Transformative encounter means to energize church

Bishop Joseph R. Kopacz

By Bishop Joseph Kopacz
From Pope Francis, with love, to Grapevine, Texas to an estimated 3,500 Catholic Leaders from throughout the United States. The Holy Father encouraged those gathered for the V Encuentro national gathering to “tear down walls and build bridges.” “Through this V Encuentro process, you can promote a culture of encounter,” Pope Francis said. “It is a concrete way to move beyond our comfort zones and look for those who need hope in their lives, especially young people and those who are on the peripheries.”
The U.S. bishops initiated the Encuentro, which means “Encounter,” to better serve the growing Latin American community. The process will continue through 2020. “For the pope, missionary discipleship begins with an encounter with Christ,” Archbishop Christophe Pierre, apostolic nuncio to the United States, said in his bilingual remarks. “We have come together to encounter the Christ that gives meaning to our lives. Once we have encountered him, we will share him with those we encounter.”
Amid the celebration, Archbishop García-Siller of San Antonio acknowledged the sexual abuse scandal brought to light by the Pennsylvania grand jury report and revelations about Archbishop Theodore McCarrick. “You are right to be broken-hearted by the faults of your shepherds,” he said. “Let us pray to God for the victims of the crimes of this crisis. Do all you can for the victims. Pray also for the perpetrators and for us your bishops.”
Then he brought the light and hope of the Gospel to the moment. “The Holy Spirit comes to wake us up and inflame our hearts with a renewed love for God,” he said. “We must not be afraid. The Lord will be present with us. He is the crucified one, but he is the risen one, too.”
Sister of Mercy Ana María Pineda, an associate professor at Santa Clara University and a founding member of the Hispanic Theological Initiative, shared a reflection on the history of the Encuentro project, which began in 1972. Subsequent Encuentros in 1977 and 1985 helped the church better discern its changing demographics. The fourth Encuentro or Encuentro 2000, celebrated the contributions of the many cultures that make up the U.S. Church. “Once again God remembers us,” Sister Pineda said of the V Encuentro. “Today we once again claim who we are.”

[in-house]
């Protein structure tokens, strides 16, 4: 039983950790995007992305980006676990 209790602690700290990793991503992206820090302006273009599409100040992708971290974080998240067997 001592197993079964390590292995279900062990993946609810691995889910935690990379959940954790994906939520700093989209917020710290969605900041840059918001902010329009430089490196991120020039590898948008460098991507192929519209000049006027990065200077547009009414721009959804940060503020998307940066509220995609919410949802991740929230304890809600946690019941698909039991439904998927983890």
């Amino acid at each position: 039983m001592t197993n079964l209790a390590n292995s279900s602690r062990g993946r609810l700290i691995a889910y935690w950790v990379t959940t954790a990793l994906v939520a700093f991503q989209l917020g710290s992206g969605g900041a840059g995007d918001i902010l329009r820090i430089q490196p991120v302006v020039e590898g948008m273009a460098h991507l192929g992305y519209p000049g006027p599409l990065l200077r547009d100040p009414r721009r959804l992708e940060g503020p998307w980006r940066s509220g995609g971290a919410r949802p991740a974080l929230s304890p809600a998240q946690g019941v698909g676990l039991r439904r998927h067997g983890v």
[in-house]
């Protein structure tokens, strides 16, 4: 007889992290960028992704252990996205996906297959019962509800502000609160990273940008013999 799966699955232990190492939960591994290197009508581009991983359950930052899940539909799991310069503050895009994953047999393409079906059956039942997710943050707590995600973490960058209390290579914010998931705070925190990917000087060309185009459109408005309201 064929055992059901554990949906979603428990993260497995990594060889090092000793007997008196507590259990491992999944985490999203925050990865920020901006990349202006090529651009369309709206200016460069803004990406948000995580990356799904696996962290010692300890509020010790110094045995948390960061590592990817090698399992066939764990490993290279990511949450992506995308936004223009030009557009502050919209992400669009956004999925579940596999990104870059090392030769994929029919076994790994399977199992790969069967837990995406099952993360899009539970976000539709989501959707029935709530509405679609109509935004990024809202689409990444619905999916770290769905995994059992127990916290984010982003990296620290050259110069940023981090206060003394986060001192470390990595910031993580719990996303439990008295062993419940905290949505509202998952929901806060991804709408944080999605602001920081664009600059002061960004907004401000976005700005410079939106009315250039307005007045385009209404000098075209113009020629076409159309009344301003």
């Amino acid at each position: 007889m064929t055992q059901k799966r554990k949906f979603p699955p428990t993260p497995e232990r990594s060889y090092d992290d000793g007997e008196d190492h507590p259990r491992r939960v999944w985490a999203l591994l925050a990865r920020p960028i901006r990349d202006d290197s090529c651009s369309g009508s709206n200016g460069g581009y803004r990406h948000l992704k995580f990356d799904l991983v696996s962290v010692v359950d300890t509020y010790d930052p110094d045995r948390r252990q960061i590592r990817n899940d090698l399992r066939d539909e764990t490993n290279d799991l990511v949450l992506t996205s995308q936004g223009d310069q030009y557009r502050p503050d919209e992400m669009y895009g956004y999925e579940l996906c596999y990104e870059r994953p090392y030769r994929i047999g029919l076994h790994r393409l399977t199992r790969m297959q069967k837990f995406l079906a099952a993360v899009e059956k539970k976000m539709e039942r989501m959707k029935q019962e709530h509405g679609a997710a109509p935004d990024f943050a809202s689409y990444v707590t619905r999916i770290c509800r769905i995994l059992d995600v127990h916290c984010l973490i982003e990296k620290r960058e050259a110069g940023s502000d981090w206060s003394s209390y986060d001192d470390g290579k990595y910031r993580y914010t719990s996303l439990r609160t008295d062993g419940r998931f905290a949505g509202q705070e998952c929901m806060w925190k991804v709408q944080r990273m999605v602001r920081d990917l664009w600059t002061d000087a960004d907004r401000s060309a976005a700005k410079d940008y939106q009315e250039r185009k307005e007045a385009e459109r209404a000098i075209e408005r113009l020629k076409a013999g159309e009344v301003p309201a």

“Who we are,” so to speak, is a far different reality from 46 years ago at the time of the first Encuentro.
The Latino community has grown and evolved over two additional generations through birth and immigration to nearly 40 percent of the Catholic Church in the United States. The focus of the V Encuentro is the recognition that Latinos are called to assume greater leadership in the Church. As the demographics of the Catholic Church in recent decades has shifted from the Northeast and the Midwest to the South and the West, so too have the descendants of European immigrants yielded to immigration from Central and Latin America, Asia, Africa and the Islands of the Caribbean.
Since the conclusion of the Second Vatican Council in 1965 the laity by virtue of the universal call to holiness in Baptism and their vocation to exercise ministry in the Body of Christ, has embraced the mission and ministries of the Church that were once the nearly exclusive domain of the ordained and religious. The burgeoning presence of Latino Catholics and Asian Catholics at this moment in the Church of the United States will inevitably transform the complexion of leadership going forward. The V Encuentro is about making this transformation more intentional.
In spite of the shadows that obscure the Church’s mission and vision, The Encuentro was marked by widespread joy, considerable animo (spirit), enthusiastic love for the Lord and the Blessed Mother and hope for the future (sigue adelante). Morning and evening prayer and especially the Mass, were celebrated with reverence in the fire of the Holy Spirit. Our delegates from the Diocese of Jackson were fully engaged in all of the proceedings and many on the home front were present in prayer and spirit. Our commitment to and our collaboration with the Hispanic ministry throughout our Diocese is remarkable.
This is not just my humble opinion. This year Catholic Extension has selected our Hispanic ministry as one of their four finalists for the Lumen Christi award which is bestowed annually to a recipient in a mission ds iocese for exemplary work in service of the Gospel. With Saint Paul in his letter to the Philippians, we can rejoice in the Lord, always and may the Lord who has begun the good work in us bring it to fulfillment on the day of Christ Jesus.